The next meeting of the Commission is Thursday, September 28, 2017, in Sacramento. Details here. Comments on the Commission proposal may be directed to Barbara Gaal, Chief Deputy Counsel, California Law Revision Commission, either by mail, to 4000 Middlefield Road, Room D-2, Palo Alto, CA 94303; by fax, to 650-494-1335; or via email, to firstname.lastname@example.org.
The California Law Revision Commission’s proposed legislation — which would strip mediation communications of their confidentiality where they are relevant to a claim of legal malpractice arising out of a mediation — has been available for comment since June of this year. And it has drawn a great deal of comment, both pro and con.
Included is opposition from the Honorable Raymond M. Cadei, of the Civil and Small Claims Advisory Committee of the Judicial Council of California. In these Comments, this Committee of the California Judicial Council expresses concern that “there has not been a sufficient showing that attorney misconduct in mediation is frequent enough to justify the risks” that adoption of the proposal “could discourage both participation and candid discussions in mediation”; “could discourage individuals from serving as mediators, particularly in court-connected mediation programs; and might “increase the number of malpractice claims brought” as a “means of providing leverage to change settlement agreements reached in mediation”.
Congratulation to Mary Culbert who is the 2017 Recipient of the L. Randolph Lowry Award.
Every year the SCMA presents the L. Randolph Lowry Award to a member of the dispute resolution community who has honored and inspired us through their passion and dedication to education in the field of dispute resolution.
The award is presented at the Friday Evening Kick-off Dinner Reception on Friday October 20, 2017. Come join us as we celebrate Mary.
I invite you to submit nominations for the four available seats on the 2017-2018 Board of Directors of the Southern California Mediation Association.
Any member of SCMA who will have been a member of the organization for at least one year prior to commencement of the next term is eligible to serve on the Board of Directors. Nominations must be in writing and should be accompanied by a proposed candidate’s statement and photo. The candidate’s statement should be 200 words or less and include the candidate’s background, experience, and the reasons the candidate wishes to serve on the Board. Nominations must be submitted no later than 4:00 p.m. on Friday, August 18, 2017.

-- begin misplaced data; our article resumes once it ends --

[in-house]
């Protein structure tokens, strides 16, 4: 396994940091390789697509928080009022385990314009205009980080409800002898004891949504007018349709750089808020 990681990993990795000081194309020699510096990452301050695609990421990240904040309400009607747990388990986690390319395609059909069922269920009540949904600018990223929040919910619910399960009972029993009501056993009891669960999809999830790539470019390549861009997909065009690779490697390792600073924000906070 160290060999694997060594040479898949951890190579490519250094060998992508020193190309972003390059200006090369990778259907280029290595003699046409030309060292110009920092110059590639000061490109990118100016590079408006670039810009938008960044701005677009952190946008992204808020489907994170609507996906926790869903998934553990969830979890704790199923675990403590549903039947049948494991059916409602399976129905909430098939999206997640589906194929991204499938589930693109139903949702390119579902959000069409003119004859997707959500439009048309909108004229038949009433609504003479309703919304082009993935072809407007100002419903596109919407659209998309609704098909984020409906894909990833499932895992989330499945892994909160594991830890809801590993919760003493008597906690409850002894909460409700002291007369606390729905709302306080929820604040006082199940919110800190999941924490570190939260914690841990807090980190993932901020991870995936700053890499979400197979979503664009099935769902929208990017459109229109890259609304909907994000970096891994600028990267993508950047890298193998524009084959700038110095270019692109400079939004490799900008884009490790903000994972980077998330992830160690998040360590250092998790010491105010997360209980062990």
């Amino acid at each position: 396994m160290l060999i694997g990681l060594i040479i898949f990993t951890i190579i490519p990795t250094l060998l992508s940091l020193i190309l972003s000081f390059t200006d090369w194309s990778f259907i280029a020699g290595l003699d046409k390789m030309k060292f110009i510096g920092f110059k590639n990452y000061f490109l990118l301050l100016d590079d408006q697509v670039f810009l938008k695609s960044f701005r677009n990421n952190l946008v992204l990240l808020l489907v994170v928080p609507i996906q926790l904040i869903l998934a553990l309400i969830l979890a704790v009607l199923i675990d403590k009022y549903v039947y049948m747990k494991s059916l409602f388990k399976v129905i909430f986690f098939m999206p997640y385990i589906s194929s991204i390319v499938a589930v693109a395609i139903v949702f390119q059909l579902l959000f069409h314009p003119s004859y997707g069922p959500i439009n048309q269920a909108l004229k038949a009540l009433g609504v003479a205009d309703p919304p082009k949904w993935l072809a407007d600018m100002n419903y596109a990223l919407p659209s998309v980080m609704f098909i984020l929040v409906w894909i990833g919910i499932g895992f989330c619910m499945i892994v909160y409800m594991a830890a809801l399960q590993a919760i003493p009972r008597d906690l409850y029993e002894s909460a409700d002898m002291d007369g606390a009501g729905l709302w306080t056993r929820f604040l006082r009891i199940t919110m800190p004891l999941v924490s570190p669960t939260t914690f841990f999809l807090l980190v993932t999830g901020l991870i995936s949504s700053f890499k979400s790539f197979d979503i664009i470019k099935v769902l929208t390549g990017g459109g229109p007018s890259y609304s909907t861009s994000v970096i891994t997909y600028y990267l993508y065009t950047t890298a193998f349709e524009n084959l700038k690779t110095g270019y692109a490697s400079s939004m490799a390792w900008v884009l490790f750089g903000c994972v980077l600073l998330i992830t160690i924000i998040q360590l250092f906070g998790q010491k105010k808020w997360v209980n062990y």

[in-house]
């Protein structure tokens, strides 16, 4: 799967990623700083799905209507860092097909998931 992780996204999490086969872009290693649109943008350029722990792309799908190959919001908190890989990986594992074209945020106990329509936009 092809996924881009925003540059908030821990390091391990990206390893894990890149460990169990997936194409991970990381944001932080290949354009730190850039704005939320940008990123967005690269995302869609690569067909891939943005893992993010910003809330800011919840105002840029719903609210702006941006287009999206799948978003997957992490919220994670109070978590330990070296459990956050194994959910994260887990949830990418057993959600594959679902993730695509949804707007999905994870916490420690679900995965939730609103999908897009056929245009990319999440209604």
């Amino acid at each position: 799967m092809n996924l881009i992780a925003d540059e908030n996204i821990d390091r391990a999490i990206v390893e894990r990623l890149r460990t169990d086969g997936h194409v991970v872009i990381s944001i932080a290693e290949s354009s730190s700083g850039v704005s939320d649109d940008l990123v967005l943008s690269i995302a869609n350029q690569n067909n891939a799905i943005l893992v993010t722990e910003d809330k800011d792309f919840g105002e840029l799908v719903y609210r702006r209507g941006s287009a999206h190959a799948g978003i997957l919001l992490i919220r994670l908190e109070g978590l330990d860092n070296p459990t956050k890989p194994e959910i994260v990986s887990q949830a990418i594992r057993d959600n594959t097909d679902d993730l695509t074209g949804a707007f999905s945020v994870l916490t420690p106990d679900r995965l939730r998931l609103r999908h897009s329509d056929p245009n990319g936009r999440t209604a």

We have formed a Nominating Committee to nominate candidates for the four open seats on the board. The Nominating Committee consists of President Jason Harper, President-Elect Jack Goetz, Board Member Terri Lubaroff, Board Member John Irwin, and non-board members: Sally Patchen and Wendy Kramer.
Nominations should be submitted by email to following:
I hope you all are having a great Summer and are gearing up for a great Fall! Since I have last spoken to you, the SCMA had our annual Employment Mediation Institute at Pepperdine in late June. On behalf of the SCMA, I would like to send a huge “Thank You” to Pepperdine University for hosting our event, the law firm of Atkinson, Andelson, Loya, Ruud and Romo for sponsoring the event, and our esteemed panelists for their wonderful insights into the different aspects of employment disputes. There are a few things going on as we head into the second half of 2017 and I’m very excited to let you know about them.
On August 10, we are having our annual Summer Mixer at the Wokcano Restaurant in Santa Monica! This is a great opportunity to meet and catch up with your fellow SCMA members amidst great food and great atmosphere. The Summer Mixer is free to SCMA members, so I encourage all to attend. Everyone must register to attend here:
We are also one month closer to our 29th Annual SCMA Fall Conference! This conference promises a great number of programs that will give you more tools to improve and increase your practice. In addition, William Ury, co-author of the book “Getting to Yes”, will be the recipient of our Cloke-Millen Peacemaker Award and will be delivering the keynote speech at the conference! The SCMA Fall Conference will be held at the L.A. Hotel Downtown in Los Angeles on October 20 and 21, 2017. Information regarding Registration and Venue here: